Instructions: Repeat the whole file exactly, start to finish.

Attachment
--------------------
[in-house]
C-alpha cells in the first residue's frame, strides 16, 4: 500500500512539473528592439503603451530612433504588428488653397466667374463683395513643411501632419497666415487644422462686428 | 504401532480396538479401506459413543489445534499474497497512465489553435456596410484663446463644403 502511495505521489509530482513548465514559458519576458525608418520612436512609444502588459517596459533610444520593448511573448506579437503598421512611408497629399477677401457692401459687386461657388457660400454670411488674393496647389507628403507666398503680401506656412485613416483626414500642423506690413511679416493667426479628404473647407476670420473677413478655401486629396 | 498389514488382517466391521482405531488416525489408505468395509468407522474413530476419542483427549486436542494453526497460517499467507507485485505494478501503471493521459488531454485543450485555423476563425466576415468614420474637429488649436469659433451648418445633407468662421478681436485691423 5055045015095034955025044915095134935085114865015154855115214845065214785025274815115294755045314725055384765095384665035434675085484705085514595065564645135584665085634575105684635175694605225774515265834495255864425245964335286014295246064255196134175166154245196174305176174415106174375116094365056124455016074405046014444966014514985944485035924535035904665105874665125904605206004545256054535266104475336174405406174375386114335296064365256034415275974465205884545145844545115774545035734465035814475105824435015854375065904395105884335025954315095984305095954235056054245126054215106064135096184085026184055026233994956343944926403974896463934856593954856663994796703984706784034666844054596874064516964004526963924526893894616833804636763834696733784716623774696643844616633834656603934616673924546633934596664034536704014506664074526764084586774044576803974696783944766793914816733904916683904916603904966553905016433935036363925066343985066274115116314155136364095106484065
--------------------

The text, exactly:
[in-house]
C-alpha cells in the first residue's frame, strides 16, 4: 500500500512539473528592439503603451530612433504588428488653397466667374463683395513643411501632419497666415487644422462686428 | 504401532480396538479401506459413543489445534499474497497512465489553435456596410484663446463644403 502511495505521489509530482513548465514559458519576458525608418520612436512609444502588459517596459533610444520593448511573448506579437503598421512611408497629399477677401457692401459687386461657388457660400454670411488674393496647389507628403507666398503680401506656412485613416483626414500642423506690413511679416493667426479628404473647407476670420473677413478655401486629396 | 498389514488382517466391521482405531488416525489408505468395509468407522474413530476419542483427549486436542494453526497460517499467507507485485505494478501503471493521459488531454485543450485555423476563425466576415468614420474637429488649436469659433451648418445633407468662421478681436485691423 5055045015095034955025044915095134935085114865015154855115214845065214785025274815115294755045314725055384765095384665035434675085484705085514595065564645135584665085634575105684635175694605225774515265834495255864425245964335286014295246064255196134175166154245196174305176174415106174375116094365056124455016074405046014444966014514985944485035924535035904665105874665125904605206004545256054535266104475336174405406174375386114335296064365256034415275974465205884545145844545115774545035734465035814475105824435015854375065904395105884335025954315095984305095954235056054245126054215106064135096184085026184055026233994956343944926403974896463934856593954856663994796703984706784034666844054596874064516964004526963924526893894616833804636763834696733784716623774696643844616633834656603934616673924546633934596664034536704014506664074526764084586774044576803974696783944766793914816733904916683904916603904966553905016433935036363925066343985066274115116314155136364095106484065